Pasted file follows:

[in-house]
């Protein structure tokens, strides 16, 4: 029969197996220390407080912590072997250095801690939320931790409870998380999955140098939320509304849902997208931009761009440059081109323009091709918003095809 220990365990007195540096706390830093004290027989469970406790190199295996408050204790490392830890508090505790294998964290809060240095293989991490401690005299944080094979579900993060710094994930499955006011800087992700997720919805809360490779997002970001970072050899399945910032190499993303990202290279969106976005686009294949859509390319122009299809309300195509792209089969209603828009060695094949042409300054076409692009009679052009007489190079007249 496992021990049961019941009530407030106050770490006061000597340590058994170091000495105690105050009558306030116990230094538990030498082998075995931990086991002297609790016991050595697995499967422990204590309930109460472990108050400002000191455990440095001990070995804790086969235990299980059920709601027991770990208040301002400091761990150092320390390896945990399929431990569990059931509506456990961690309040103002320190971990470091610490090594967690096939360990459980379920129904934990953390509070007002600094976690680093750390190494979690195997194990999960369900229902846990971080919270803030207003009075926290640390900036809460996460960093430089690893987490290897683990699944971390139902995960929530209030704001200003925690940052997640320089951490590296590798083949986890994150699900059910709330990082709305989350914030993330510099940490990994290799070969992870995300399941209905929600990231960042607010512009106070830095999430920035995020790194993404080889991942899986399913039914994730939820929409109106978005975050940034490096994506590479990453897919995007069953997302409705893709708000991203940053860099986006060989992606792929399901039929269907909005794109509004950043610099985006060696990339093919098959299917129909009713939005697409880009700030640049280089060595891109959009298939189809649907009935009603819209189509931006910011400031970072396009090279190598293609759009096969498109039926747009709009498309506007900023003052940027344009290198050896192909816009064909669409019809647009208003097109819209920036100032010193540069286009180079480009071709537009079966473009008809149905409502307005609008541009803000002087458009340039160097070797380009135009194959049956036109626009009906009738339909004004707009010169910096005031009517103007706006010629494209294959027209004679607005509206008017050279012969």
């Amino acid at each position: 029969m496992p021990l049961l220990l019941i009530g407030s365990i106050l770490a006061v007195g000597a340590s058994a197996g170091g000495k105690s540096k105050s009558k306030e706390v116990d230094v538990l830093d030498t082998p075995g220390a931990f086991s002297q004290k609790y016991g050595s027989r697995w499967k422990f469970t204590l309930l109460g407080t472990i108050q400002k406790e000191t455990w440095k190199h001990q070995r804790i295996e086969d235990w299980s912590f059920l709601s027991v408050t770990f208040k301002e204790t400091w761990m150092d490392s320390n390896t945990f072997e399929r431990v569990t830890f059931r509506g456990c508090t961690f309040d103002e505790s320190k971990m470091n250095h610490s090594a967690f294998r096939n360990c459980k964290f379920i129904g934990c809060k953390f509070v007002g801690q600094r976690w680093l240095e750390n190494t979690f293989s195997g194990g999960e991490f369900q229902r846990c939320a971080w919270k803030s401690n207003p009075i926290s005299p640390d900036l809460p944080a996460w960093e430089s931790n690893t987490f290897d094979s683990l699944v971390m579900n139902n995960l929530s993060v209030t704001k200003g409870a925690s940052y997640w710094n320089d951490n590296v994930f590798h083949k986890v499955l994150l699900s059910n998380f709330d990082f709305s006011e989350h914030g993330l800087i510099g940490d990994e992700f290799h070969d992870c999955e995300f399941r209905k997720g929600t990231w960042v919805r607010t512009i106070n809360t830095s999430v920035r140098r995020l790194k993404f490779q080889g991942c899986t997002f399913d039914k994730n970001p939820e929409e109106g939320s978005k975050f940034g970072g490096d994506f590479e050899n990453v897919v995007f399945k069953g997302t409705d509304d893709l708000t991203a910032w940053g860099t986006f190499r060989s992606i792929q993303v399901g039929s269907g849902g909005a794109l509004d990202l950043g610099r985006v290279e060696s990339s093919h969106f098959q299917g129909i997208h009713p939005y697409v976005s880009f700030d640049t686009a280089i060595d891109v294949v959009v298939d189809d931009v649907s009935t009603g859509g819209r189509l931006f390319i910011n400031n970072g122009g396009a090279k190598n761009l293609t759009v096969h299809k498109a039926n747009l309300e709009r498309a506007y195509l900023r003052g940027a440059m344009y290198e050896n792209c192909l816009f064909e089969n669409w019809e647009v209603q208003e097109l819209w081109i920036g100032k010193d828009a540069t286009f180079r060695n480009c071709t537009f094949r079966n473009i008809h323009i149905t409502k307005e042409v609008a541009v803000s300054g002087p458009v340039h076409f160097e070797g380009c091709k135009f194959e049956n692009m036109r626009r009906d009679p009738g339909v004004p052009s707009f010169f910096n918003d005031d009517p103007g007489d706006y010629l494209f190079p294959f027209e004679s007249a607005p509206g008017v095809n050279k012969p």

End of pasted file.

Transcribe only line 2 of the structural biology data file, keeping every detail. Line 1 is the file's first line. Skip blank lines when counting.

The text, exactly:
């Protein structure tokens, strides 16, 4: 029969197996220390407080912590072997250095801690939320931790409870998380999955140098939320509304849902997208931009761009440059081109323009091709918003095809 220990365990007195540096706390830093004290027989469970406790190199295996408050204790490392830890508090505790294998964290809060240095293989991490401690005299944080094979579900993060710094994930499955006011800087992700997720919805809360490779997002970001970072050899399945910032190499993303990202290279969106976005686009294949859509390319122009299809309300195509792209089969209603828009060695094949042409300054076409692009009679052009007489190079007249 496992021990049961019941009530407030106050770490006061000597340590058994170091000495105690105050009558306030116990230094538990030498082998075995931990086991002297609790016991050595697995499967422990204590309930109460472990108050400002000191455990440095001990070995804790086969235990299980059920709601027991770990208040301002400091761990150092320390390896945990399929431990569990059931509506456990961690309040103002320190971990470091610490090594967690096939360990459980379920129904934990953390509070007002600094976690680093750390190494979690195997194990999960369900229902846990971080919270803030207003009075926290640390900036809460996460960093430089690893987490290897683990699944971390139902995960929530209030704001200003925690940052997640320089951490590296590798083949986890994150699900059910709330990082709305989350914030993330510099940490990994290799070969992870995300399941209905929600990231960042607010512009106070830095999430920035995020790194993404080889991942899986399913039914994730939820929409109106978005975050940034490096994506590479990453897919995007069953997302409705893709708000991203940053860099986006060989992606792929399901039929269907909005794109509004950043610099985006060696990339093919098959299917129909009713939005697409880009700030640049280089060595891109959009298939189809649907009935009603819209189509931006910011400031970072396009090279190598293609759009096969498109039926747009709009498309506007900023003052940027344009290198050896192909816009064909669409019809647009208003097109819209920036100032010193540069286009180079480009071709537009079966473009008809149905409502307005609008541009803000002087458009340039160097070797380009135009194959049956036109626009009906009738339909004004707009010169910096005031009517103007706006010629494209294959027209004679607005509206008017050279012969």